BOSTON — The U.S. Air Force plans the first operational use of a new rocket Nov. 8 when it launches the last of the current generation of U.S. missile warning satellites aboard the largest version of the Delta 4 Evolved Expendable Launch Vehicle.
The launch of the Defense Support Program (DSP)-23 spacecraft currently is targeted for launch at Cape Canaveral, Fla., on the same day the space shuttle is due to return to Earth, according to Lt. Col. Joe Coniglio, the Air Force’s DSP program manager. The priority given to the manned mission could cause the launch of the missile warning satellite to slip by a day or two, Coniglio said during a Nov. 1 interview.
The DSP satellite, which was built by Northrop Grumman Space Technology of Redondo Beach, Calif., will ride on the heavy-lift variant of the Delta 4 rocket built by United Launch Alliance. That rocket had failed to put its payload in the right orbit during a demonstration launch in December 2004 when an errant sensor reading caused its engines to shut down early, contributing to more than two years of delay in the launch of DSP-23.
Coniglio said investigation work conducted following the demonstration has thoroughly addressed the issues that led to the problems, and that he is confident in the Delta 4 heavy’s ability to launch DSP-23.
In one case of past launch difficulty, DSP-19 was put in the wrong orbit following its launch in April 1999, according to Peggy Paul, Northrop Grumman’s DSP program manager. While the Air Force was not able to use it for missile warning, the satellite’s twice-daily orbits through the Van Allen belt yielded valuable data for scientific and parts reliability purposes, she said.
Coniglio declined to comment on the impact to the Pentagon’s missile warning capability if DSP-23 were to be lost in a launch mishap or fail on orbit. However, he noted that the DSP constellation is healthy, and that the satellites have far outlived their design life.
Northrop Grumman has been able to help extend the life of the satellites through adding additional fuel, improving the efficiency of fuel and battery consumption, and determining precisely when the satellites need to be boosted in super-synchronous orbit, Paul said.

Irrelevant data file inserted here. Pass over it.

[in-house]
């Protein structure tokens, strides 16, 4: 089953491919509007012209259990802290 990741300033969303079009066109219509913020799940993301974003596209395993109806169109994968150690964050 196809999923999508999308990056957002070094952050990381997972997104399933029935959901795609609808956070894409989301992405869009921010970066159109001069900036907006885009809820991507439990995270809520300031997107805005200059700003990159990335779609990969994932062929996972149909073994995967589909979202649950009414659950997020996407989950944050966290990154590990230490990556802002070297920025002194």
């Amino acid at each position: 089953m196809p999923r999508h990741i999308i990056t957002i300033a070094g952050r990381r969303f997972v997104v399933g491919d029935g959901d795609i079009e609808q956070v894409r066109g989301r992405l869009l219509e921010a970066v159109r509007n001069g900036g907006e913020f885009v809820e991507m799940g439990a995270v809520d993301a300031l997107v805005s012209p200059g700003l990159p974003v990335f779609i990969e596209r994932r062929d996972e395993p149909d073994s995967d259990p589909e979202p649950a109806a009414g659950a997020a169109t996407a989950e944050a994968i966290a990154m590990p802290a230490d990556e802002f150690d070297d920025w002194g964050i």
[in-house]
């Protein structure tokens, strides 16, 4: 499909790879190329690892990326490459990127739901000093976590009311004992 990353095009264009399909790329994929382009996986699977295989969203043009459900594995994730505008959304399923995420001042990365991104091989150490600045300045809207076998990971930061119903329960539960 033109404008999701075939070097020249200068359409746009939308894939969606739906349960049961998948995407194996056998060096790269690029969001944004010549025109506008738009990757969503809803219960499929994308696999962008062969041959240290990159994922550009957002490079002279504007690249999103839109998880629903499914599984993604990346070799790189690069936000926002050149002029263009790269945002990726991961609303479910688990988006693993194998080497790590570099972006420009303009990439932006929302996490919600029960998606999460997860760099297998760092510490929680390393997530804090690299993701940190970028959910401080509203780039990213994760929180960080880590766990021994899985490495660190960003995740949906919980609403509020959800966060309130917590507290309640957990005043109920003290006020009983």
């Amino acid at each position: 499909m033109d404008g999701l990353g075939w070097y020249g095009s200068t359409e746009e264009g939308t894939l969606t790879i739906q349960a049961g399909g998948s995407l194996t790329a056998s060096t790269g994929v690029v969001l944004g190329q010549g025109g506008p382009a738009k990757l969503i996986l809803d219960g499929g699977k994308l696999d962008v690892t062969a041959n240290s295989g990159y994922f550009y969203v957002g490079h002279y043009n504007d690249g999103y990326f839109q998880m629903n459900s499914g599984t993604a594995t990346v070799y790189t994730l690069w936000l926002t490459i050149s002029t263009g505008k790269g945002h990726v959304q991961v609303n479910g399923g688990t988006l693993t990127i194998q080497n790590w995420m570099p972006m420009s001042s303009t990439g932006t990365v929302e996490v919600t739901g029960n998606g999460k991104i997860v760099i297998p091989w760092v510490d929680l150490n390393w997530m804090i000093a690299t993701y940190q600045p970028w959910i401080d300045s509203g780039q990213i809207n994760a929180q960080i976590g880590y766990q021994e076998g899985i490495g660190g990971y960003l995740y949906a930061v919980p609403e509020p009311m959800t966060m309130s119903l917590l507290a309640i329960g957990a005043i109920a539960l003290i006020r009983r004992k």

Coniglio noted that the DSP has launched on several iterations of the Titan rocket over its 37-year history, as well as aboard the space shuttle. In the case of Titan 4A and Titan 4B, DSP was the inaugural payloads on those rockets, as is the case with the Delta 4 heavy, he said.
In addition to their primary role of scanning the Earth to watch for ICBM launches, the DSP satellites have played a role in tactical operations beginning with the Persian Gulf War in 1990.
Data from the satellites has been used to provide warning of smaller rockets like the Scuds launched against U.S. troops in the Middle East through upgrades to ground processing systems, Coniglio said.
In addition to their primary infrared sensor, the DSP satellites also host a sensor suite designed to detect nuclear blasts. DSP-23 carries this sensor package, as well as an experiment called the Space and Atmospheric Burst Reporting System (SABRS) Validation Experiment (SAVE), which is intended to demonstrate new technology for future nuclear detection payloads that could enable capabilities like smaller sensor suites, Coniglio said.
Coniglio said he was grateful that with satellite work winding down and the last DSP launch delayed by more than two years, that key industry staff did not retire or choose to move onto other positions. He said that kind of commitment and dedication on the part of military, Aerospace Corp. and Northrop Grumman personnel throughout the program’s history have been a big key to its success.
Even after the launch, the program will continue to need staff for operational support, he said.